6. Z STREET was incorporated exclusively for charitable and educational purposes. In addition, its Articles of Incorporation specifically provide that, “No part of the net earnings of the corporation shall inure to the benefit of, or be distributable to, its directors, officers, or other private persons, except that the corporation shall be authorized and empowered to pay reasonable compensation for services rendered and to make payments and distributions in furtherance of its exempt purposes.”
7. Z STREET’s website, public awareness campaigns, and all other activities are educational. Z STREET’s website and other educational materials provide a full and fair exposition of the pertinent facts to permit an individual or the public to form an independent opinion or conclusion.
8. Z STREET’s positions are supported by research, original documents, facts, and opinions from recognized academic and other knowledgeable sources, which sources are provided in its materials and on its website, and therefore, Z STREET’s activities are educational and charitable in nature.
9. Z STREET is therefore explicitly organized for charitable and educational purposes within the meaning of Section 501(c)(3) of the Code.
10. Regulation Section 1.501(c)(3)-1(d)(2) provides that the term “charitable” includes “advancement of education,” and Section 1.501(c)(3)-1(d)(3)(i) of the Regulations defines “education” as: (a) the instruction or training of the individual for the purpose of improving or developing his capabilities; or (b) the instruction of the public on subjects useful to the individual and beneficial to the community. The second example of Section 1.501(c)(3)-1(d)(3)(i) of the Regulations refers to organizations whose activities consist of presenting public discussion groups, forums, panels, lectures, or other similar programs as being educational.
11. An organization engaged in the advocacy of controversial viewpoints or positions with the intent of molding public opinion or creating public sentiment does not preclude such organization from qualifying for tax–exemption under Section 501(c)(3) of the Code, so long as the organization presents a sufficiently full and fair exposition of the pertinent facts as to permit an individual or the public to form an independent opinion or conclusion. Treas. Reg. 1.501(c)(3)-1(d)(2); Revenue Procedure 86-43, 1986-2 CB 729.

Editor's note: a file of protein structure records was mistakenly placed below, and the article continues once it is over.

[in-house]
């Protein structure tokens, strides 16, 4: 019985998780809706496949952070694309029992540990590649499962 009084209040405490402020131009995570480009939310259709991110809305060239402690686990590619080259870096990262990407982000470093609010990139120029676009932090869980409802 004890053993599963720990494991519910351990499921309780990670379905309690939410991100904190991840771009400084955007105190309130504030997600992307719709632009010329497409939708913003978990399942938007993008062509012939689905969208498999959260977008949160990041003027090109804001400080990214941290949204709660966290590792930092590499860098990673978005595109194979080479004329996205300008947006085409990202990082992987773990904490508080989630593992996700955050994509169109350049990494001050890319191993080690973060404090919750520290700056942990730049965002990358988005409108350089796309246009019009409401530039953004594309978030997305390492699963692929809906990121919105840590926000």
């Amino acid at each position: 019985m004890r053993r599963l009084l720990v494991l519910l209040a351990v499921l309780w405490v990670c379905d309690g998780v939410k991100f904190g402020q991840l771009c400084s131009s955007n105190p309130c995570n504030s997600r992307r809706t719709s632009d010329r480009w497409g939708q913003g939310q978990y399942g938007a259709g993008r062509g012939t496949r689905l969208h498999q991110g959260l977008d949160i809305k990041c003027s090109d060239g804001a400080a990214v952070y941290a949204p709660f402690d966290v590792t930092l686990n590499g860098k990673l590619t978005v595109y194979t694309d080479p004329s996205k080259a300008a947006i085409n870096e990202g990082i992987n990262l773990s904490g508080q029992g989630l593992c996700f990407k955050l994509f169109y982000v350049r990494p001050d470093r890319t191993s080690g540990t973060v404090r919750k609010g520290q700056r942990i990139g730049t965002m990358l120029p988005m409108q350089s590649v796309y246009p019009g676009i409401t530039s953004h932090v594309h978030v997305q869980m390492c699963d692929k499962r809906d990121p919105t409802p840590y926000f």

12. In Revenue Procedure 86-43, 1986-2 C.B. 729, the IRS established a methodology test to determine whether an organization’s advocacy activities are educational. Although the IRS will render no judgment as to the organization’s advocacy position, the IRS will look to the method used by the organization to develop and present its views. Id. The method is not educational if it fails to provide: (a) a factual foundation for the viewpoint being advocated; or (b) a developed presentation of the relevant facts that would materially aid a listener or reader in a learning process. In addition, the presence of any of the following factors in the presentations made by the organization is indicative that the method used by the organization to advocate its viewpoints is not educational:
1. The presentation of viewpoints unsupported by facts is a significant portion of the organization's communications;
2. The facts that purport to support the viewpoints are distorted;
3. The organization's presentations make substantial use of inflammatory and disparaging terms and express conclusions more on the basis of strong emotional feelings than of objective evaluations; or
4. The approach used in the organization's presentations is not aimed at developing an understanding by the intended audience or readership because it does not consider their background or training in the subject matter.
Moreover, IRS policy stipulates that there may be exceptional circumstances where an organization's advocacy may be educational even if one or more of the listed factors are present. PLR 199907021. In such case, the IRS will look to all the facts and circumstances to determine whether an organization may be considered educational despite the presence of one or more of such factors.